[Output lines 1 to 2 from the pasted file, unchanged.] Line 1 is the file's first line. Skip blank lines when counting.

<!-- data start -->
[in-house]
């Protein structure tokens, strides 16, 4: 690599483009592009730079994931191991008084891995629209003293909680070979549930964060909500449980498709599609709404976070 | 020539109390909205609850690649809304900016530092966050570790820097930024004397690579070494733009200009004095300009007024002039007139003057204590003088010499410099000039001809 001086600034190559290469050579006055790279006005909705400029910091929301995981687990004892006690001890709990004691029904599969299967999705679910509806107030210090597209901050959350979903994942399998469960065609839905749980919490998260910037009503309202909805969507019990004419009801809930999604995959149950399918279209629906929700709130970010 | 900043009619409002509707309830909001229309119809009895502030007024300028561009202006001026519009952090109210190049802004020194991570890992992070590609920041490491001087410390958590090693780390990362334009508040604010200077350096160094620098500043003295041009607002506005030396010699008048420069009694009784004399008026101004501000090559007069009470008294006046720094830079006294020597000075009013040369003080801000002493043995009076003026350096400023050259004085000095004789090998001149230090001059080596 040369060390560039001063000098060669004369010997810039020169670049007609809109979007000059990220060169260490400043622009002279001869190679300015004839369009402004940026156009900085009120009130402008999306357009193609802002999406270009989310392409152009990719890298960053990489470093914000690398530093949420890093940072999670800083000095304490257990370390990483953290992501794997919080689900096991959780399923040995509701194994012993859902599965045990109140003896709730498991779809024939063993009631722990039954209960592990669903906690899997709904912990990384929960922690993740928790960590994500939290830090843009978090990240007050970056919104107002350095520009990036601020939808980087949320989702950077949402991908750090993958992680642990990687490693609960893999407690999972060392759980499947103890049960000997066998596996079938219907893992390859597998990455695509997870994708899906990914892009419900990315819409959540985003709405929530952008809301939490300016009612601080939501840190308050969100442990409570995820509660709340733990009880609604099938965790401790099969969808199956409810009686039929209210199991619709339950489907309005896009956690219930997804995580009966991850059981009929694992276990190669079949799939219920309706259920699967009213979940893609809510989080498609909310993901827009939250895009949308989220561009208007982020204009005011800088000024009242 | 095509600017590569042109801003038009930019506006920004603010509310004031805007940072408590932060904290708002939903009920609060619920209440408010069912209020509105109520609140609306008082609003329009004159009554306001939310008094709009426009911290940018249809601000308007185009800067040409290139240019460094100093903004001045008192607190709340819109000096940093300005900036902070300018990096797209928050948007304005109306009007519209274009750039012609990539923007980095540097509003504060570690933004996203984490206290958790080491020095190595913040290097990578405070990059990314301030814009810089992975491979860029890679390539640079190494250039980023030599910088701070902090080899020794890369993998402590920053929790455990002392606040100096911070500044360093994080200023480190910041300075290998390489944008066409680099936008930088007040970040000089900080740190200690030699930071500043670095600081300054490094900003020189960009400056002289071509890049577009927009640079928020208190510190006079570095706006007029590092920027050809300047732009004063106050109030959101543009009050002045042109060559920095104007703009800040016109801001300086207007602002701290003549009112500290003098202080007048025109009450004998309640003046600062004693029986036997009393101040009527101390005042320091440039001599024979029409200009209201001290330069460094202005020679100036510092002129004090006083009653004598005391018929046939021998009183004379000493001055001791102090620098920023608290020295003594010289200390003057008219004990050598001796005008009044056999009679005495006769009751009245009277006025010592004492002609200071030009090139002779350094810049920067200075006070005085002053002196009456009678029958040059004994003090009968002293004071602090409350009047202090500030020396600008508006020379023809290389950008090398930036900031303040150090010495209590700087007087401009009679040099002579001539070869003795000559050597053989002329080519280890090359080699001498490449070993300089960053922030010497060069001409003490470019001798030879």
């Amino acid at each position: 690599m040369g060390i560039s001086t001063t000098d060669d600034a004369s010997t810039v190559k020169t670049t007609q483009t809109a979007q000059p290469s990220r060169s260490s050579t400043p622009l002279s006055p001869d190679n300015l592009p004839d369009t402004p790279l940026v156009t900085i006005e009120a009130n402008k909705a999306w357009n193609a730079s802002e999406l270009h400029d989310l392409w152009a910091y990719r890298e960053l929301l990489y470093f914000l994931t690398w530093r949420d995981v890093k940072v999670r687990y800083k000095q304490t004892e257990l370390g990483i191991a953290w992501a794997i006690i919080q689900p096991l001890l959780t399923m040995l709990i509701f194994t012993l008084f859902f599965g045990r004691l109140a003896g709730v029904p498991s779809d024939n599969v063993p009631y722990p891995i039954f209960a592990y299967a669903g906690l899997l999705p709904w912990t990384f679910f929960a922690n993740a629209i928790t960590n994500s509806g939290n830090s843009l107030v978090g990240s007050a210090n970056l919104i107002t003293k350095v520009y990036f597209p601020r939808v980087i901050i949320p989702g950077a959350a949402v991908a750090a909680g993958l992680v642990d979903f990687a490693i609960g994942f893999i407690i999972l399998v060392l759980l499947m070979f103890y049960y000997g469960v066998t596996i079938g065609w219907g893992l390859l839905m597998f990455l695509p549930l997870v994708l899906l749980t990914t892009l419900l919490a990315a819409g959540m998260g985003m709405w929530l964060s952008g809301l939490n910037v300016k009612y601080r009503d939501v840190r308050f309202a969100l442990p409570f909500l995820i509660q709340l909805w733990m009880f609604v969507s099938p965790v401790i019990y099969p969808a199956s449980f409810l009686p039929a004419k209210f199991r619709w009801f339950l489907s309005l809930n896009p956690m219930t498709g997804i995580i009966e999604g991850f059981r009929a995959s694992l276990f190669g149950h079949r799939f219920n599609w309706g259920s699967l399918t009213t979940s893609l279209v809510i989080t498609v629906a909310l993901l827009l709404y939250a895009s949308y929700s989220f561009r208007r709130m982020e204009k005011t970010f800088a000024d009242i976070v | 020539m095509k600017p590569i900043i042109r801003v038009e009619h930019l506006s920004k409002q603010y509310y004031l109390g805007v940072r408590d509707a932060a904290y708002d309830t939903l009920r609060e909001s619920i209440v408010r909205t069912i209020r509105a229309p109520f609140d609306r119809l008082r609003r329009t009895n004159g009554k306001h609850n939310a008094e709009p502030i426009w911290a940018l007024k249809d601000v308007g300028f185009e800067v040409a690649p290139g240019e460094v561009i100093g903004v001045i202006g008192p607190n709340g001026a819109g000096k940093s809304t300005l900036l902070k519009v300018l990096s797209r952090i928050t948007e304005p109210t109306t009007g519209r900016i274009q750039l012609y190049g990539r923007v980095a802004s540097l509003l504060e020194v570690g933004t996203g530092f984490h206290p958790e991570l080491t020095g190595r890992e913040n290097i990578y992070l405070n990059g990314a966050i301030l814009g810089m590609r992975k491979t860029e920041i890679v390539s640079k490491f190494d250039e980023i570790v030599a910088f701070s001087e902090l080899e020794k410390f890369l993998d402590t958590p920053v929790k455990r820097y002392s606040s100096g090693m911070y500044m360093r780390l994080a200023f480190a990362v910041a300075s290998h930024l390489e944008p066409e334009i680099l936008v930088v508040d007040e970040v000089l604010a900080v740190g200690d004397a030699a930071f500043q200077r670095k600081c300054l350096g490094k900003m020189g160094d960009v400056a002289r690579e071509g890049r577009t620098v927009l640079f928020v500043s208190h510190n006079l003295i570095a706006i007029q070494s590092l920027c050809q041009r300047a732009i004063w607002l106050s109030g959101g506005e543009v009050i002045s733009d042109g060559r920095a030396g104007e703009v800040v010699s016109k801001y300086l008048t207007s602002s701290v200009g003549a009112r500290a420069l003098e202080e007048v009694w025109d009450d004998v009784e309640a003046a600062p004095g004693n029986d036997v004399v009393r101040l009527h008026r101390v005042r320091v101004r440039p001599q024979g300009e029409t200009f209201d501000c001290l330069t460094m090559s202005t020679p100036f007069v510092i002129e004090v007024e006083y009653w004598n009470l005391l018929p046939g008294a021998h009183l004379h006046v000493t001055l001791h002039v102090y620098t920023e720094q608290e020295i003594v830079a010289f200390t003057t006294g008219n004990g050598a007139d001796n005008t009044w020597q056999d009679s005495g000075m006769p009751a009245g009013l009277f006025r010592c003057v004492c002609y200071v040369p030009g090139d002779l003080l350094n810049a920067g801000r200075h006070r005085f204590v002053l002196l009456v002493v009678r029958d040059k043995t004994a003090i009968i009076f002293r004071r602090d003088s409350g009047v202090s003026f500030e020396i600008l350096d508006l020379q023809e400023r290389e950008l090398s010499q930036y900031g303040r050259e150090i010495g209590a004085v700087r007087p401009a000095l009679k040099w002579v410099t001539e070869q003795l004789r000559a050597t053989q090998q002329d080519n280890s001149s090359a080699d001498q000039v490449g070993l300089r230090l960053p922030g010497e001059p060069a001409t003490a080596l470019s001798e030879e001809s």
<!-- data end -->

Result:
[in-house]
């Protein structure tokens, strides 16, 4: 690599483009592009730079994931191991008084891995629209003293909680070979549930964060909500449980498709599609709404976070 | 020539109390909205609850690649809304900016530092966050570790820097930024004397690579070494733009200009004095300009007024002039007139003057204590003088010499410099000039001809 001086600034190559290469050579006055790279006005909705400029910091929301995981687990004892006690001890709990004691029904599969299967999705679910509806107030210090597209901050959350979903994942399998469960065609839905749980919490998260910037009503309202909805969507019990004419009801809930999604995959149950399918279209629906929700709130970010 | 900043009619409002509707309830909001229309119809009895502030007024300028561009202006001026519009952090109210190049802004020194991570890992992070590609920041490491001087410390958590090693780390990362334009508040604010200077350096160094620098500043003295041009607002506005030396010699008048420069009694009784004399008026101004501000090559007069009470008294006046720094830079006294020597000075009013040369003080801000002493043995009076003026350096400023050259004085000095004789090998001149230090001059080596 040369060390560039001063000098060669004369010997810039020169670049007609809109979007000059990220060169260490400043622009002279001869190679300015004839369009402004940026156009900085009120009130402008999306357009193609802002999406270009989310392409152009990719890298960053990489470093914000690398530093949420890093940072999670800083000095304490257990370390990483953290992501794997919080689900096991959780399923040995509701194994012993859902599965045990109140003896709730498991779809024939063993009631722990039954209960592990669903906690899997709904912990990384929960922690993740928790960590994500939290830090843009978090990240007050970056919104107002350095520009990036601020939808980087949320989702950077949402991908750090993958992680642990990687490693609960893999407690999972060392759980499947103890049960000997066998596996079938219907893992390859597998990455695509997870994708899906990914892009419900990315819409959540985003709405929530952008809301939490300016009612601080939501840190308050969100442990409570995820509660709340733990009880609604099938965790401790099969969808199956409810009686039929209210199991619709339950489907309005896009956690219930997804995580009966991850059981009929694992276990190669079949799939219920309706259920699967009213979940893609809510989080498609909310993901827009939250895009949308989220561009208007982020204009005011800088000024009242 | 095509600017590569042109801003038009930019506006920004603010509310004031805007940072408590932060904290708002939903009920609060619920209440408010069912209020509105109520609140609306008082609003329009004159009554306001939310008094709009426009911290940018249809601000308007185009800067040409290139240019460094100093903004001045008192607190709340819109000096940093300005900036902070300018990096797209928050948007304005109306009007519209274009750039012609990539923007980095540097509003504060570690933004996203984490206290958790080491020095190595913040290097990578405070990059990314301030814009810089992975491979860029890679390539640079190494250039980023030599910088701070902090080899020794890369993998402590920053929790455990002392606040100096911070500044360093994080200023480190910041300075290998390489944008066409680099936008930088007040970040000089900080740190200690030699930071500043670095600081300054490094900003020189960009400056002289071509890049577009927009640079928020208190510190006079570095706006007029590092920027050809300047732009004063106050109030959101543009009050002045042109060559920095104007703009800040016109801001300086207007602002701290003549009112500290003098202080007048025109009450004998309640003046600062004693029986036997009393101040009527101390005042320091440039001599024979029409200009209201001290330069460094202005020679100036510092002129004090006083009653004598005391018929046939021998009183004379000493001055001791102090620098920023608290020295003594010289200390003057008219004990050598001796005008009044056999009679005495006769009751009245009277006025010592004492002609200071030009090139002779350094810049920067200075006070005085002053002196009456009678029958040059004994003090009968002293004071602090409350009047202090500030020396600008508006020379023809290389950008090398930036900031303040150090010495209590700087007087401009009679040099002579001539070869003795000559050597053989002329080519280890090359080699001498490449070993300089960053922030010497060069001409003490470019001798030879």